Francis’ visit to Holy Land will be “brief and intense”, as Paul VI’s was

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The Pope’s visit to the Holy Land (24-26 May) will be “very brief and very intense” as Paul VI’s visit was back in 1964. Vatican spokesman, Fr. Federico Lombardi, confirmed this at a press conference, explaining that this was the reason why some parts of the trip which tend to be included in papal visits have been left out. Fr. Lombardi outlined some things which Francis and Paul VI’s visits have in common. Starting with the duration of the visit: 3 days.

The Ecumenical Patriarch of Constantinople, Bartholomew, was the first to invite the Pope to Jordan, Palestine and Israel, the Vatican spokesman said. He started talking to him about a potential trip to the Holy Land from the day of the inauguration of his pontificate. The trip would commemorate the 50th anniversary of Paul VI’s meeting with Patriarch Athenagoras.”

Francis and Patriarch Bartholomew shared four key moments during that visit 50 years ago: the first private meeting scheduled for Sunday 25 in the Apostolic delegation building in Jerusalem (this is separate from the Holy See’s Nunciature in Tel Aviv), will take place in the “same place and the same room” in which Paul VI met the Orthodox Patriarch, Fr. Lombardi said. After the private meeting and after the exchange of gifts, the two will sign a “joint declaration”. The Pope and Bartholomew will then go separately to the Holy Sepulchre, for an” ecumenical meeting” during which they will commemorate the death and resurrection of Jesus and will recite the “Our Father” together. “A moment of common prayer in a holy place in Jerusalem, particularly in the Holy Sepulchre, is something that has never happened before,” the Vatican spokesman said. Not even Athenagoras and Paul VI held a “public moment of common prayer.”

Francis and Bartholomew will drive to the Latin Patriarchate in Jerusalem, in the same car – this will be the third moment they share. Here they will dine with patriarchs, bishops and the papal entourage. Their fourth and last encounter will take place on Monday, when the Pope will visit the Orthodox Church’s “primus inter pares”, in the building opposite the Orthodox Church of Viri Galilaei on the Mount of Olives. He will then take his leave.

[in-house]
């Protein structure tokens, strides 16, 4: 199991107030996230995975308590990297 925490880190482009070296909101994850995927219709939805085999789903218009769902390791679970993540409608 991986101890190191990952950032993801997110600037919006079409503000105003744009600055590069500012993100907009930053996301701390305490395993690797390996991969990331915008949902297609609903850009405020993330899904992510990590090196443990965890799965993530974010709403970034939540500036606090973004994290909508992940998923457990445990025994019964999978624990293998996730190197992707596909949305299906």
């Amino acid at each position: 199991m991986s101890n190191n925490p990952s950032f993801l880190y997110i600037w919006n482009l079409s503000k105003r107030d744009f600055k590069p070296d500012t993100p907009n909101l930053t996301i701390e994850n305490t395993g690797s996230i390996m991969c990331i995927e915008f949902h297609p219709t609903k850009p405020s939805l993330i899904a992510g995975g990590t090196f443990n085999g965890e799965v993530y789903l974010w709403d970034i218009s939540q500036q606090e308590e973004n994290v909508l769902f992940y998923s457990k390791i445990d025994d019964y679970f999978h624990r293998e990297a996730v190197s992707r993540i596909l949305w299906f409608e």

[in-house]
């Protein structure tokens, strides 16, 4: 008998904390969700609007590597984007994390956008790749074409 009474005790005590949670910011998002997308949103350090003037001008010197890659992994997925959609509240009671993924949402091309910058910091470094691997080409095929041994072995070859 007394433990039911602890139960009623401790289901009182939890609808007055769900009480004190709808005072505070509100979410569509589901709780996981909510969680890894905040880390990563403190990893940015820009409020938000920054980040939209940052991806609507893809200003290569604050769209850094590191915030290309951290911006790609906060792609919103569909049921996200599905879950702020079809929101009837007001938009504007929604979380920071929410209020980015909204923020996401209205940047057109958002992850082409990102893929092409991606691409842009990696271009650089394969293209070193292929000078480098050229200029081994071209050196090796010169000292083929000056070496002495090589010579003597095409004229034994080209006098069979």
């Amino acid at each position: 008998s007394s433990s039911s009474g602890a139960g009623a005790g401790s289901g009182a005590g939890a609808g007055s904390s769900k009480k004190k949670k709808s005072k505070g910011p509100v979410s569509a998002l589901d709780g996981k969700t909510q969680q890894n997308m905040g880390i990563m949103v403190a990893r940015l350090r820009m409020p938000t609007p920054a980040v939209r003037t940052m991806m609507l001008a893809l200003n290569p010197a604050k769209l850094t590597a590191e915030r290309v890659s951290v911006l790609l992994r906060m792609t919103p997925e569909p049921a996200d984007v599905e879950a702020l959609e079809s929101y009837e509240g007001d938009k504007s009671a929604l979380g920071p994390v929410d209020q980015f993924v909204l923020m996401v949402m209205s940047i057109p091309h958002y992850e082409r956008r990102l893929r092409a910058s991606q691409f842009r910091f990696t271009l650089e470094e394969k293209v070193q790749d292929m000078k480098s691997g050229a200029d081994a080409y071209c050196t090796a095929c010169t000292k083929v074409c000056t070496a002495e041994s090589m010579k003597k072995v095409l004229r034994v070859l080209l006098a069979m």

The Pope is going to have a packed agenda on this visit: fourteen speeches, including the Sunday Regina Coeli, three States, a lot of domestic moving about and meetings with all respective authorities. The Pope will be speaking in Italian throughout the trip.

The Pope will not be using the Popemobile or a bulletproof car to get around, but “a normal car or an open-top jeep”. The jeep will be used to greet faithful at the Saturday afternoon mass at the International Stadium in Amman (Jordan) and on Sunday, before the mass in Manger Square in Bethlehem (Palestine).

Because the agenda is so packed, some parts of the trip that are usually included in papal visits will be left out. For instance, there will be no official meeting with representatives of other religions. Members of the papal delegation will include: the Vatican Secretary of State, Cardinal Pietro Parolin, the three cardinals in charge of Eastern Churches, Leonardo Sandri, of ecumenism, Kurt Koch and of interreligious dialogue, Jean-Louis Tauran, the rector of Buenos Aires' Latin American Rabbinical Seminary, Abraham Skorka and the former secretary general of the Islamic Center of the Argentine Republic. There will also be no farewell speeches when the Pope leaves each of the three airports he will be landing in.

Will Francis speak to journalists on the return flight as he did on the way back from Rio de Janeiro last summer? “I think we can expect him to greet journalists. Then, if at the end of the three busy day, at 9 pm, he has the strength or the desire to have a conversation it will be a miracle I should think … but he will certainly be his usual gentle and attentive self.”

Fr. Lombardi summed up the legs of the Pope’s trip. Interestingly, the Pope will not be celebrating any open air masses in Israel, only at the Amman stadium on Saturday 24 and in Bethlehem’s Manger Square on Sunday 25. Francis will celebrate a mass in the Cenacle on Monday 26. No public mass will be celebrated in Jerusalem (Benedict XVI, for instance, did celebrate one in Josafat Valley in 2009) or in Galilee.

Fr. Lombardi explained that Francis intended this trip to be a commemoration of Paul VI’s visit which also lasted three days. This is why he has left out Galilee, which John Paul II and Benedict XVI did visit, and where there are many Christians. In general, he said, “there are so many requests made on all the Pope’s visits but we can’t do everything.”

On Monday morning the Pope will also be going to Mount Herzl lay some flowers at the grave of the founder of Zionism, Theodor Herzl. His predecessors did not “because in the past this was not part of the ceremonial.”

When asked whether there were concerns about the recent acts of vandalism against Christian sites, Fr. Lombardi said the Holy See “condemned” these as does “everyone, including the Israeli authorities.” “The hope is that the visit will take place in a climate of calm: we have no reason to doubt this,” he added.

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